Study Hall

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Mixed Blessings: Knowing When To Say “No” When Work Offers Flood In

What happens when you’re fortunate enough to have the “problem” of receiving too many offers in a period of time from people you really want to work with?

For anyone just starting a career as a live sound engineer, I offer my congratulations and a warm welcome to the club. You may discover initially that jobs are hard to come by, but when you do land some work, I’m sure you’ll feel very fortunate to have been given an opportunity to earn some money and add another client to your resume.

If, however, you’ve been at this for a few years and your phone is starting to ring more than in the past, with multiple offers to mix shows, events or even a lengthy tour, you may find that it’s all getting a bit much to juggle. You may also be experiencing that nagging feeling that you haven’t been there nearly enough for your significant other, friends or family.

Choosing to work as a freelance engineer has many perks, and one of them is having some control over your schedule, as well as who you choose to work with. If the offers are coming in rapid succession, it provides the opportunity to select client “A” to work with over client “B” (who didn’t treat you very well and didn’t pay you what you deserve either).

But what happens when you’re fortunate enough to have the “problem” of receiving too many offers in a period of time from people you really want to work with?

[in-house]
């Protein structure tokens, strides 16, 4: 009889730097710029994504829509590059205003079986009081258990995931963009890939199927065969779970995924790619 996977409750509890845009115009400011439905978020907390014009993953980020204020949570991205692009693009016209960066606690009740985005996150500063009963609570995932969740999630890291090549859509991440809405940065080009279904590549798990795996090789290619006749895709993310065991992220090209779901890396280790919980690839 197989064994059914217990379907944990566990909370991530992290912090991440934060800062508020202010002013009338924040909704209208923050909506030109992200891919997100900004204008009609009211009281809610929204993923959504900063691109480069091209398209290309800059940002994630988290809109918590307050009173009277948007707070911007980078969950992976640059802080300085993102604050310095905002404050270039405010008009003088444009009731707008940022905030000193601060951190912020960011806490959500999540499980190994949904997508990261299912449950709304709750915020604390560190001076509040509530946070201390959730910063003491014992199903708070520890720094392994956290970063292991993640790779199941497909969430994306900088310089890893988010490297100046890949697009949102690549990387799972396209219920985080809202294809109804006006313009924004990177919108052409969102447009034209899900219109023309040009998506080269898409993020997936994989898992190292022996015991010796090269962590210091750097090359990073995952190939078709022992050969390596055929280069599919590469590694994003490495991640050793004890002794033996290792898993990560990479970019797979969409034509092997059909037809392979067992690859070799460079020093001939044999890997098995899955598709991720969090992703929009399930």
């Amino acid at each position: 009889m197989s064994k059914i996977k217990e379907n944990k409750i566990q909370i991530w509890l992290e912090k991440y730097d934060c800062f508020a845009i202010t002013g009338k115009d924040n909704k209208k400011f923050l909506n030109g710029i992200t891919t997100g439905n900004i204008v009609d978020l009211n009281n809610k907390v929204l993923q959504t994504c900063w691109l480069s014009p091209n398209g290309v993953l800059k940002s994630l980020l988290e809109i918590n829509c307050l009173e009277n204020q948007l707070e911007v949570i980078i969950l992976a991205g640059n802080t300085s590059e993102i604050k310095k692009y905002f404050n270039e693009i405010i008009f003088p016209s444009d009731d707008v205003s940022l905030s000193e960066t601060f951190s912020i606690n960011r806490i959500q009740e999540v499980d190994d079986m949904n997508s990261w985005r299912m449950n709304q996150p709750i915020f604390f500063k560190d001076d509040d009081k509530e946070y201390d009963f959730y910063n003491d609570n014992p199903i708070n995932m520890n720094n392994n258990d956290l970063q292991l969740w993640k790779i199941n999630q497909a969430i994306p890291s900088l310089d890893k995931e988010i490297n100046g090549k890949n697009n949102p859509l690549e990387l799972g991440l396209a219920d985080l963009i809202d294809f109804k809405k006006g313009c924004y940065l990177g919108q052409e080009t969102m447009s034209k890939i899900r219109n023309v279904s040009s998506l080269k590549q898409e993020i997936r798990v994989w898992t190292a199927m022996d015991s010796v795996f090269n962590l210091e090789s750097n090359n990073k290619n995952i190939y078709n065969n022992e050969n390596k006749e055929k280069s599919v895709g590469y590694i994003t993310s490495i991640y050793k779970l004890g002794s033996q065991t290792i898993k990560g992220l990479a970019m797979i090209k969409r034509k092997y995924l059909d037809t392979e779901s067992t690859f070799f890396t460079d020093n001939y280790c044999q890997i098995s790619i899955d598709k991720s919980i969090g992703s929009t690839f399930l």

You may be looking forward to wrapping up a 4-month tour and taking a vacation or getting some time at home, only to find that an offer comes in for a tour that begins the day after you fly home and goes for another few months. Or you may be tempted to squeeze one more corporate event in between two long and predictably tough shows with almost no time off all month.

It’s about this time that you feel the home front pulling at you. Unexpected bills arrive at the same time that the family needs to see more of you. You realize you’ve been working way too much, and to make matters worse, you’re stressed out when home.

Many companies try to encourage their employees to find a healthy work/life balance and I would suggest we do the same. It’s easy to say “yes” to every show offered, especially if you have a vacancy on your calendar and could use the extra income, but it’s not always the best choice.

Paying attention to other things (besides money) that make you happy (family, friends, relaxation and exercise) and making sure you’re carving out enough time to enjoy these things will keep you going a lot longer, with a clearer mind and a recharged body.

Keep in mind that the equation is different for everyone. It’s an individual decision as to what’s the right balance for our own lives.

It’s also important to consider the quality of your work with each client, both new and repeat. If you’re cramming the calendar full of shows but are unable to give all clients the time and attention they deserve, you may soon notice that your phone is ringing less frequently. The primary reason you’re getting hired and re-hired at a high rate is because you’re giving it 100-percent effort each time… so it’s worth taking a breath between multiple events to ensure you keep up that energy level and attention to detail.

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So think twice before saying “yes” to every show offered. Sometimes a grateful “maybe next time” is the right choice in that particular moment.

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